The White English Labrador
White English Labs are increasingly popular show bred lines. In the USA this type of Labrador is known as the English white Lab.
English Labs differ from American or Working bred Labs quite dramatically in terms of their shape and personalities.
In general your white English Labrador will be fun loving, a little silly and very sociable with people and other dogs. He might take a little longer to mature than his working bred cousins and may have less of a hyped up drive to retrieve or run around all day.
A white English Lab will also often have a broader chest and head, as well as slightly shorter legs.
The Albino Labrador
Albinism is an interesting trait that is found throughout the animal kingdom. It is caused by a gene which switches off coloring.
Albino Labs will have white hair or fur, and pale skin. They may also have red eyes, although very pale blue eyes can also be seen in some albinos when some pigmentation remains.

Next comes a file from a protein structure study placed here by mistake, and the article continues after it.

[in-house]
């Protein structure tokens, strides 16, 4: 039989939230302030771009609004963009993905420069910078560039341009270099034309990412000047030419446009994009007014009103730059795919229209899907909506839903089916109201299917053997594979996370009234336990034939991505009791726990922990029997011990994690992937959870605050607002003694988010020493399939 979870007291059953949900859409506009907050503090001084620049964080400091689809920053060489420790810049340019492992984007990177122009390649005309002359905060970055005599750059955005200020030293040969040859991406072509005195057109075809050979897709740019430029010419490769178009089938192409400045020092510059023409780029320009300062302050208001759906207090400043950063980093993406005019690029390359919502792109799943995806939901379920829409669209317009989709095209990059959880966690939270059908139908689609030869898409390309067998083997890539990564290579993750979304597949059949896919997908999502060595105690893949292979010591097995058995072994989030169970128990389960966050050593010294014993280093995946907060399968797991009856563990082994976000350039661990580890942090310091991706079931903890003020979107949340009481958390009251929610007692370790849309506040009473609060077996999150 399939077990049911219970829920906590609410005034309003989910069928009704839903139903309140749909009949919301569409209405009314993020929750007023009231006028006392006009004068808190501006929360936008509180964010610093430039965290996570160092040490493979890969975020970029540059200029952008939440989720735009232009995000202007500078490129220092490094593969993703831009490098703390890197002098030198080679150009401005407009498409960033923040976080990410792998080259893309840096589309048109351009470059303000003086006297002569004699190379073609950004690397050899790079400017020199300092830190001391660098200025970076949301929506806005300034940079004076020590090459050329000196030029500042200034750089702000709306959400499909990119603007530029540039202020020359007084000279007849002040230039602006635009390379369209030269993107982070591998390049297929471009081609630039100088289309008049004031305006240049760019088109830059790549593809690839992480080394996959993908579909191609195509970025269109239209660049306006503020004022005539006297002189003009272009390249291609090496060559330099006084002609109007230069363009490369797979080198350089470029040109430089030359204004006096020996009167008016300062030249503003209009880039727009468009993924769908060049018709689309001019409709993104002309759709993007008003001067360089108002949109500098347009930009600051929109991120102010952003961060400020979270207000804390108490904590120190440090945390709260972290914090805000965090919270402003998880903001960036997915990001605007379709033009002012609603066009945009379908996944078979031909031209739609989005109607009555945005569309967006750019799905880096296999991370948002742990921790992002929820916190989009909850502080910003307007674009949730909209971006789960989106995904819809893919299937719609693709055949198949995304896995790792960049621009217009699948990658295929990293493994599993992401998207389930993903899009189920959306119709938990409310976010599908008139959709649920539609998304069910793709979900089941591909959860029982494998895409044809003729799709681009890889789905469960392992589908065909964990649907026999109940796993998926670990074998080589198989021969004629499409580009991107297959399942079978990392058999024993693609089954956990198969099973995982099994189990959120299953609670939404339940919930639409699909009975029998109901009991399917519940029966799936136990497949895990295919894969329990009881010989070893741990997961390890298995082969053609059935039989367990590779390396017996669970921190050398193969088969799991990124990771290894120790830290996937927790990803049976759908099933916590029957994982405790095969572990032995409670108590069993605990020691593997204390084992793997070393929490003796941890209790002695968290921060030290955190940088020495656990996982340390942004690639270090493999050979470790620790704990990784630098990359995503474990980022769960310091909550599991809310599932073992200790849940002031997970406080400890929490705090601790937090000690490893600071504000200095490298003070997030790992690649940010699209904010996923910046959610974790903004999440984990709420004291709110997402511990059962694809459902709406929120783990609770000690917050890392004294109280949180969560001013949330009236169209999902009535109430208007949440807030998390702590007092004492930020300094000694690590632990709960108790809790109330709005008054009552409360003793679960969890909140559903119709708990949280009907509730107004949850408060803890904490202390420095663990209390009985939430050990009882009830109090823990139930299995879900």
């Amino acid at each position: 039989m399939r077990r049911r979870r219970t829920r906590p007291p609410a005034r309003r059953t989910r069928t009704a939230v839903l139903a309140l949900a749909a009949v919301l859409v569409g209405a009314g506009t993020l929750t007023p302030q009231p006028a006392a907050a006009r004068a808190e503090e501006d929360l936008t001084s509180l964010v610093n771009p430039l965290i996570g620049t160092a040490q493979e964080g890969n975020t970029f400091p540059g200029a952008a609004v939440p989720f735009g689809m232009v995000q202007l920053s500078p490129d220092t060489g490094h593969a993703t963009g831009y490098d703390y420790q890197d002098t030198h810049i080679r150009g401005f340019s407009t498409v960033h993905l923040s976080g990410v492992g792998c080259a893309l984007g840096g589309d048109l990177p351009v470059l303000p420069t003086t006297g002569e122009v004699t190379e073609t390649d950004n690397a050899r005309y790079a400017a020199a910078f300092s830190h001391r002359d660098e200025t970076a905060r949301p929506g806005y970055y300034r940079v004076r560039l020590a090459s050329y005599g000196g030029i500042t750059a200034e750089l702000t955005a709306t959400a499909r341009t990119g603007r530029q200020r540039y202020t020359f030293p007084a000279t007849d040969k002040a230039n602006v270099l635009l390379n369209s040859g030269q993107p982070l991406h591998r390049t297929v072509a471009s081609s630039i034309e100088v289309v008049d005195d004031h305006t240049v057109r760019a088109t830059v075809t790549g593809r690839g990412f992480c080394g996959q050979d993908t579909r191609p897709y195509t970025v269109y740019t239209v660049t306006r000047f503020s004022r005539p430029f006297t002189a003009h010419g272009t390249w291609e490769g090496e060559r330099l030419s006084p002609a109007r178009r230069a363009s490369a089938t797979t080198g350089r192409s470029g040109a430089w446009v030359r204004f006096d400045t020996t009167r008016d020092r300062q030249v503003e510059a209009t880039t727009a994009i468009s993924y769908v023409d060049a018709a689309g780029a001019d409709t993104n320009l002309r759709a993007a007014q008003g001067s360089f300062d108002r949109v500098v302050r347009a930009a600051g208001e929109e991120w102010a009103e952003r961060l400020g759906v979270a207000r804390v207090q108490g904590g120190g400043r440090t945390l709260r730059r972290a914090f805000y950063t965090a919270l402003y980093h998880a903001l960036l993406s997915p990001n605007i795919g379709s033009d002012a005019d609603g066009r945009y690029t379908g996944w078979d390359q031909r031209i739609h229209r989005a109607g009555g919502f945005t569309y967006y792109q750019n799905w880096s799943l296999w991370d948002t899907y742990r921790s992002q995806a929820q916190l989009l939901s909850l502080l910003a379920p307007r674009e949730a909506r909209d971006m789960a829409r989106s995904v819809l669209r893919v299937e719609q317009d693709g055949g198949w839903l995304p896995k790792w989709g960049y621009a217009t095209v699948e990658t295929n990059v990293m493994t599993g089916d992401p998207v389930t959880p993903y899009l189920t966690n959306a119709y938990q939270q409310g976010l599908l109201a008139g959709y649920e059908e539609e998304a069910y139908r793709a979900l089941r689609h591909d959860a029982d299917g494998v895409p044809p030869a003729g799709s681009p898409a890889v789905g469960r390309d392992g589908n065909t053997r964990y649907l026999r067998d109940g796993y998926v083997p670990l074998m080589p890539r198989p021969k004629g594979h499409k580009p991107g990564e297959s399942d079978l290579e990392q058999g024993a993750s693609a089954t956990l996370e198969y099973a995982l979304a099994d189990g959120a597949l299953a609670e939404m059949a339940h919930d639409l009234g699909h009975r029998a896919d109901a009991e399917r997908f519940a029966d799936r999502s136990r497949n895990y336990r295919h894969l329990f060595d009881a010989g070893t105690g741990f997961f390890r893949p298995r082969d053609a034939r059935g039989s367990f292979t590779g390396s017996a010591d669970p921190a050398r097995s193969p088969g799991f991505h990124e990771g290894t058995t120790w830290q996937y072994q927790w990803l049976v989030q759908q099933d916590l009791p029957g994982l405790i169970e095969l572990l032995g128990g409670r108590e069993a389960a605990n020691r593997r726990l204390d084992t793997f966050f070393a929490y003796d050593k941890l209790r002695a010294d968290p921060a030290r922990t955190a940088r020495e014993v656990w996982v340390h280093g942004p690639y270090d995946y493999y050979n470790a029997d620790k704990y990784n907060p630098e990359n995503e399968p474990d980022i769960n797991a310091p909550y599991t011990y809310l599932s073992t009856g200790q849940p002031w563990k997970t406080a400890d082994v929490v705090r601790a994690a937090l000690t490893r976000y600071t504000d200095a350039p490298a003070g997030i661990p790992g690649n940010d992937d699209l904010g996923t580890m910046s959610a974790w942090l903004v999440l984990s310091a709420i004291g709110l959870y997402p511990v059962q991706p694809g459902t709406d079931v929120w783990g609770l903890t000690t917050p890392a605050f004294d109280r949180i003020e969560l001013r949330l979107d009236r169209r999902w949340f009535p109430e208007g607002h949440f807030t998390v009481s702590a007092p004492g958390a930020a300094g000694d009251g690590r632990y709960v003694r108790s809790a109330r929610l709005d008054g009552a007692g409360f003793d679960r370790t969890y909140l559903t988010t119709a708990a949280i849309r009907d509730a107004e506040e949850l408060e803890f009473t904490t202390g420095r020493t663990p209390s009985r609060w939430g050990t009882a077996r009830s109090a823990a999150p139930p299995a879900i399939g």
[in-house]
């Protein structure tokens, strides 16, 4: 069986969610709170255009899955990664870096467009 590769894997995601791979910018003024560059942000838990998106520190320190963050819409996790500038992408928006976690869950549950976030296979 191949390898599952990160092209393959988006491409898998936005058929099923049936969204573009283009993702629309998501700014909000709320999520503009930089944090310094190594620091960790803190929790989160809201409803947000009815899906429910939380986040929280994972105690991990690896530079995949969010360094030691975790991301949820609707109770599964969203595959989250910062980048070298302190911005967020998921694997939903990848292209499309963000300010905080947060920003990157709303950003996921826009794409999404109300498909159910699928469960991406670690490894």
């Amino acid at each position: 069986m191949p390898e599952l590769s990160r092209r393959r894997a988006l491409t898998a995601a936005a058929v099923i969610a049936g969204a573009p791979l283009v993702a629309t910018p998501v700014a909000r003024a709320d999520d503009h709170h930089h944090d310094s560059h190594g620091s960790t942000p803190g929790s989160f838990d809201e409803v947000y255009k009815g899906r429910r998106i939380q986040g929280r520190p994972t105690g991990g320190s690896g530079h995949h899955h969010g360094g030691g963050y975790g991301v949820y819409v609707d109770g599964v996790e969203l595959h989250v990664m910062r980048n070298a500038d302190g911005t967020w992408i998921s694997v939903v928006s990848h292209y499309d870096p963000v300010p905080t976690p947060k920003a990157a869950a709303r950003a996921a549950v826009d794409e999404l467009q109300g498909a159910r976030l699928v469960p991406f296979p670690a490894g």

True albinism in dogs is rare, and it is not a desirable trait as unfortunately it comes with health problems.
Albino Lab Health
Albino Labs can suffer from sensitive skin. This is an issue that leaves them particularly vulnerable to sun and heat damage.
Not only can an albino Lab be easily sunburnt, the sun can also damage his eyes. This vulnerability can make these dogs prone to tumors and skin cancer.
Many Albino dogs are born blind, or suffer from eye deformities.
Fortunately, a white Lab is almost always not actually an albino Lab.
It is actually just a very pale version of a yellow Labrador. White Labrador Retrievers will have pigmented noses and dark eyes, as well as distinctive white fur.
Finding a White Labrador Puppy